Sunday, October 23, 2016

Lee Pitts - The day your dog dies

She was the only dog in my life I actually paid money for and yet she was about the most useless. I can remember the day we got her like it was yesterday. I only wish it was, maybe then I could have prevented her death.

To the Working Kelpie Council of Australia her name was Ballydine Patriece but we just called her Aussie. We picked her out when she was just a seed in a womb roaming the paddocks of Ballydine Kelpie Stud, Uralla, New South Wales, Australia. I suppose I always resented the fact that Aussie visited Hawaii before I did but that’s where she spent her quarantine period. Aussie came to America as a reluctant guest. When she arrived in San Francisco she took one step out of the wire cage, took a look around that weird city and immediately tried to get back into her cage.

Aussie had some real famous parents you never heard of and I had visions of becoming a famous dog trainer. We tried to get her bred and make a lot of money off her ovaries but Aussie refused to conceive.

She was supposed to be a working dog, but I think she came from a non-working strain. In fact, as I look back now Aussie had several bad habits. She refused to ride in the back of the truck preferring instead the comfort of the cab. When we worked cattle we had to lock her in the house and when we worked sheep there were times we unexpectedly ate mutton for dinner. Aussie caused us several sleepless nights, usually by barking at intruders that existed only in her canine mind. And boy did she cost us money. Her football knee operation alone was $225.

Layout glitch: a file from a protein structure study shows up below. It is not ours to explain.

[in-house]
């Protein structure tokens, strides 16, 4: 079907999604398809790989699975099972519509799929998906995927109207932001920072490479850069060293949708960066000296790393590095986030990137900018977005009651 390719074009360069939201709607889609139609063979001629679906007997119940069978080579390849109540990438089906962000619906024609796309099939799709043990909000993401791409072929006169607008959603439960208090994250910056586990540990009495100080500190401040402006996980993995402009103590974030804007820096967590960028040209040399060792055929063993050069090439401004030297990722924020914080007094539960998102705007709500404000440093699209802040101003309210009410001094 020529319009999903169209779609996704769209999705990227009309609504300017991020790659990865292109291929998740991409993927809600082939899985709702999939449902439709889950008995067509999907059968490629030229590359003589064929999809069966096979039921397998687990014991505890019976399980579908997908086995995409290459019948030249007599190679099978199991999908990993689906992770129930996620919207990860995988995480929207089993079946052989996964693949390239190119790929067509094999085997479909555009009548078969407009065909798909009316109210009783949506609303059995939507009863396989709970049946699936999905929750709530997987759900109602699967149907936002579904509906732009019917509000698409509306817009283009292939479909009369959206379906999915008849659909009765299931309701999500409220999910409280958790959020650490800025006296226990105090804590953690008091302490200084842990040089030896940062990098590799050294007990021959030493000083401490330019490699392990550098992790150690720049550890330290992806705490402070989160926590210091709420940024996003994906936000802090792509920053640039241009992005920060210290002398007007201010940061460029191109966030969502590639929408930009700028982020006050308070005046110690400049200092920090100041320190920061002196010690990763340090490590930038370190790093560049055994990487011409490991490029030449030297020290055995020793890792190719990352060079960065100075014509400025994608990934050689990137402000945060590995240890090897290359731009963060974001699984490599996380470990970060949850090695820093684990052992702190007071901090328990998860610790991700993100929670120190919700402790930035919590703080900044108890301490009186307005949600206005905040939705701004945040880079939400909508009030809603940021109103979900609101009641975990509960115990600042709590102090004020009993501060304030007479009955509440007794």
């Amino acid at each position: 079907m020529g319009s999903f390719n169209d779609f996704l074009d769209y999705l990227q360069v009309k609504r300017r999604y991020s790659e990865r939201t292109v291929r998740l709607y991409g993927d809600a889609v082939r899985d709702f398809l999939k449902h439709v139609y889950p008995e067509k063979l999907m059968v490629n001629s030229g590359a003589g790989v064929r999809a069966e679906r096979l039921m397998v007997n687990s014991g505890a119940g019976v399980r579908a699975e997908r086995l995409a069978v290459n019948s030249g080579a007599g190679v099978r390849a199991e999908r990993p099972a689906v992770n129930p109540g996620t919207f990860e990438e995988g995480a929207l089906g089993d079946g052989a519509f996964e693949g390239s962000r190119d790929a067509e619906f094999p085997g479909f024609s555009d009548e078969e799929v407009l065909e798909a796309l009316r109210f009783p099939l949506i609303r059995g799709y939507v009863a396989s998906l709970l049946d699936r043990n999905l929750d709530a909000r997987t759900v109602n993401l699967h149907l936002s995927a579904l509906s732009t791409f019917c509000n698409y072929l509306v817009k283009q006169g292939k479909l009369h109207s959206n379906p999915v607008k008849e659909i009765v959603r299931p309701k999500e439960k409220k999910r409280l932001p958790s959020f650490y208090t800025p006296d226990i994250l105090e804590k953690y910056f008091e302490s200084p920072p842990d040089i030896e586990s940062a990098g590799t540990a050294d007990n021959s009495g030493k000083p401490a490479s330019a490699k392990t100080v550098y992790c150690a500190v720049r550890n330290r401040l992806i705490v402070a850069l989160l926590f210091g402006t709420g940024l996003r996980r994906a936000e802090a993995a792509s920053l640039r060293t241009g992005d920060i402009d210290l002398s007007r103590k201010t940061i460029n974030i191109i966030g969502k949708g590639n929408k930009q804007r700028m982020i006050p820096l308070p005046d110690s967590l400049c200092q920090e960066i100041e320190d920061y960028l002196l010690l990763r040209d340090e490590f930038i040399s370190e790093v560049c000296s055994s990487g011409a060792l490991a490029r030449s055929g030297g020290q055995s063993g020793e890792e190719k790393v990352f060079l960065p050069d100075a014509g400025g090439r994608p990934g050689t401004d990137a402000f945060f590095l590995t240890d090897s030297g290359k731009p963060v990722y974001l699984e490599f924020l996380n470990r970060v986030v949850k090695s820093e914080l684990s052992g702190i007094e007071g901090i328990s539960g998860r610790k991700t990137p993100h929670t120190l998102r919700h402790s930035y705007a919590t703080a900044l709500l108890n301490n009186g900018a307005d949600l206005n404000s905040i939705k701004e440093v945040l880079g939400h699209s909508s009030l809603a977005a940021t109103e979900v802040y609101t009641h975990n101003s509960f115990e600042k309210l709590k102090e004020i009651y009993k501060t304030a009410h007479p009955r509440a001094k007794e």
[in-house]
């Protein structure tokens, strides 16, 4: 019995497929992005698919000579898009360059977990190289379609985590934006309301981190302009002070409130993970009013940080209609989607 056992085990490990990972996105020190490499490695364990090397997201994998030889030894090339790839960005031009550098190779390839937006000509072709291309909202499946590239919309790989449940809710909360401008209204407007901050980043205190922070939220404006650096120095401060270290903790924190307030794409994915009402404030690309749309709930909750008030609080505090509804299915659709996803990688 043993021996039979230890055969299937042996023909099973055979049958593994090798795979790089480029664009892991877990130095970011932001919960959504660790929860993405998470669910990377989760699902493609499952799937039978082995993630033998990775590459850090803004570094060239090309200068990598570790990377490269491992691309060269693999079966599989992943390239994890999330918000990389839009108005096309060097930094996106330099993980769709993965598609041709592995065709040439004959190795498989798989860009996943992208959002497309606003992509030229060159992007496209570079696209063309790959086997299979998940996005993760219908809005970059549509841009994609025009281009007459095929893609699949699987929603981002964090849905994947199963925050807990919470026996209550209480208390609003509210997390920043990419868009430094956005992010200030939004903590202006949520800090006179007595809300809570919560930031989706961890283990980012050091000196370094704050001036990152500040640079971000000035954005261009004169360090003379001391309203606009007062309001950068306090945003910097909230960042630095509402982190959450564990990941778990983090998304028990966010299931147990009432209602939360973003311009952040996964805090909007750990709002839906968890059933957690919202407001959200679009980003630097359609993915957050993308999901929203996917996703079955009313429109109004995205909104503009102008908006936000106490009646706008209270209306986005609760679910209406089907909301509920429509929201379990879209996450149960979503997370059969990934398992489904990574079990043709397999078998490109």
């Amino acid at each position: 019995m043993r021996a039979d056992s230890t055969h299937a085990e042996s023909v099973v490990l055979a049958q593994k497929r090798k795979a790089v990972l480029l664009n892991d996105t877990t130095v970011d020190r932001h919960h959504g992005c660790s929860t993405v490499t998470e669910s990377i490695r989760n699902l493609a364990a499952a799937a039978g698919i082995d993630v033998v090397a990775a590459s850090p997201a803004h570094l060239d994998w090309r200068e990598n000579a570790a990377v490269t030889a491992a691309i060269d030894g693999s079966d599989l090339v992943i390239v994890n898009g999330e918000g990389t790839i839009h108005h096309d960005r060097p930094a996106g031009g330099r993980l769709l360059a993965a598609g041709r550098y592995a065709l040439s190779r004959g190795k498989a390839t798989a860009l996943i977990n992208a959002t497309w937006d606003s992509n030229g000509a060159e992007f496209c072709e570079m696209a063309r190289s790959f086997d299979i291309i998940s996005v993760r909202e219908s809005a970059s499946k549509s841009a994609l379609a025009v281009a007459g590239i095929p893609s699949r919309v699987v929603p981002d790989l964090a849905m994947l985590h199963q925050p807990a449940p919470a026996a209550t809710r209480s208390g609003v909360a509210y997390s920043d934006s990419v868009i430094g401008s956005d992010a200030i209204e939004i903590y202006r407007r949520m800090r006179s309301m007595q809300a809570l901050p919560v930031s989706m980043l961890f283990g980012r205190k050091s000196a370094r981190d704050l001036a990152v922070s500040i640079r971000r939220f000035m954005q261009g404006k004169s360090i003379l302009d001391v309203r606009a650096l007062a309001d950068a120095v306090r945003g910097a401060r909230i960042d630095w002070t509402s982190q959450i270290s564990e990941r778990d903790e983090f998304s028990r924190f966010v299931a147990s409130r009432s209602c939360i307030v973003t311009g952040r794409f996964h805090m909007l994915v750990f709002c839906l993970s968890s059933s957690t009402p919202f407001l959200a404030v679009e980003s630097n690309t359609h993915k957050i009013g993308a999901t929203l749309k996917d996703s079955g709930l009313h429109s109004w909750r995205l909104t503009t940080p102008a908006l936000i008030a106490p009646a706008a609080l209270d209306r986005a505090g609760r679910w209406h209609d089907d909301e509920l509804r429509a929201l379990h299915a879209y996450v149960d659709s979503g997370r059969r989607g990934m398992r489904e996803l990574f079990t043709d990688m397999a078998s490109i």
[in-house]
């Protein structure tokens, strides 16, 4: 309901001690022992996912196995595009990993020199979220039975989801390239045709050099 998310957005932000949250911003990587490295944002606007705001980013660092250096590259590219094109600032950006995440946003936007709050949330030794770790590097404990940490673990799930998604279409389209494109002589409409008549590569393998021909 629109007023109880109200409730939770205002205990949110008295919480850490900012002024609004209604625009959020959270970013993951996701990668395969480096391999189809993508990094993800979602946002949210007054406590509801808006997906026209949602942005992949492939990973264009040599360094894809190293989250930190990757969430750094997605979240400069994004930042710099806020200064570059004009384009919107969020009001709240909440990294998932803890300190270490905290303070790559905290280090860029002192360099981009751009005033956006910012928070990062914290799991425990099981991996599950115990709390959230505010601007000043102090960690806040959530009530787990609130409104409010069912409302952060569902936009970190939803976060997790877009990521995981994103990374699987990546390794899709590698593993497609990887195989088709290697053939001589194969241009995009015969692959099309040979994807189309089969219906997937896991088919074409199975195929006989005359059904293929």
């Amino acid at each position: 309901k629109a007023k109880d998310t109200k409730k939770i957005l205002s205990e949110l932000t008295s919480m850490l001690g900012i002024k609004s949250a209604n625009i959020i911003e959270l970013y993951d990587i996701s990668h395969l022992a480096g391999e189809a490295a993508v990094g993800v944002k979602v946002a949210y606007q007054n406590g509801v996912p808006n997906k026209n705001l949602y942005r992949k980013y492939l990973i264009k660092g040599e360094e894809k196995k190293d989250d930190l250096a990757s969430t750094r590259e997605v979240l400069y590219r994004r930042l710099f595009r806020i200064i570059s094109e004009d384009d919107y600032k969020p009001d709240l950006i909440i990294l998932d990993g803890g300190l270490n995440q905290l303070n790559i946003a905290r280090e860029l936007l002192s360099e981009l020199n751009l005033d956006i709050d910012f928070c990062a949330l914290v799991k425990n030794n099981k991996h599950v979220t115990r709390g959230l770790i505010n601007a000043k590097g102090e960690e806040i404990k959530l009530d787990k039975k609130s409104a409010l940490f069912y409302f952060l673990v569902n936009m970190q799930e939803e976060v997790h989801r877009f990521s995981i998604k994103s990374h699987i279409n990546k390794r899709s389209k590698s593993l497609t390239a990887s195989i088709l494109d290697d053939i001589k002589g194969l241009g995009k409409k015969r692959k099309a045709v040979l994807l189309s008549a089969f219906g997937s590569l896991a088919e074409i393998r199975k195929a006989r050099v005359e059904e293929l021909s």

But if Aussie was not the perfect dog neither were we perfect pet parents. We never gave her a birthday present or sent her to obedience school. My wife never knitted her a sweater or made her homemade doggie biscuits. And I suppose there were rare occasions when we argued in front of her. But that was only natural because Aussie was our one and only child.

Aussie was a member of our family. If you’ll pardon the parental pride I could brag that Aussie was loyal, good looking and funny. She was the source of several stories and I never had to pay her royalties. She kept my wife company when I was on the road and my wife insists she was much better company. A better listener for sure. Aussie hardly ever got sick and had no really disgusting habits. She had a strong eye, a big heart and was always glad to see us.

That’s why I cried the day Aussie died.

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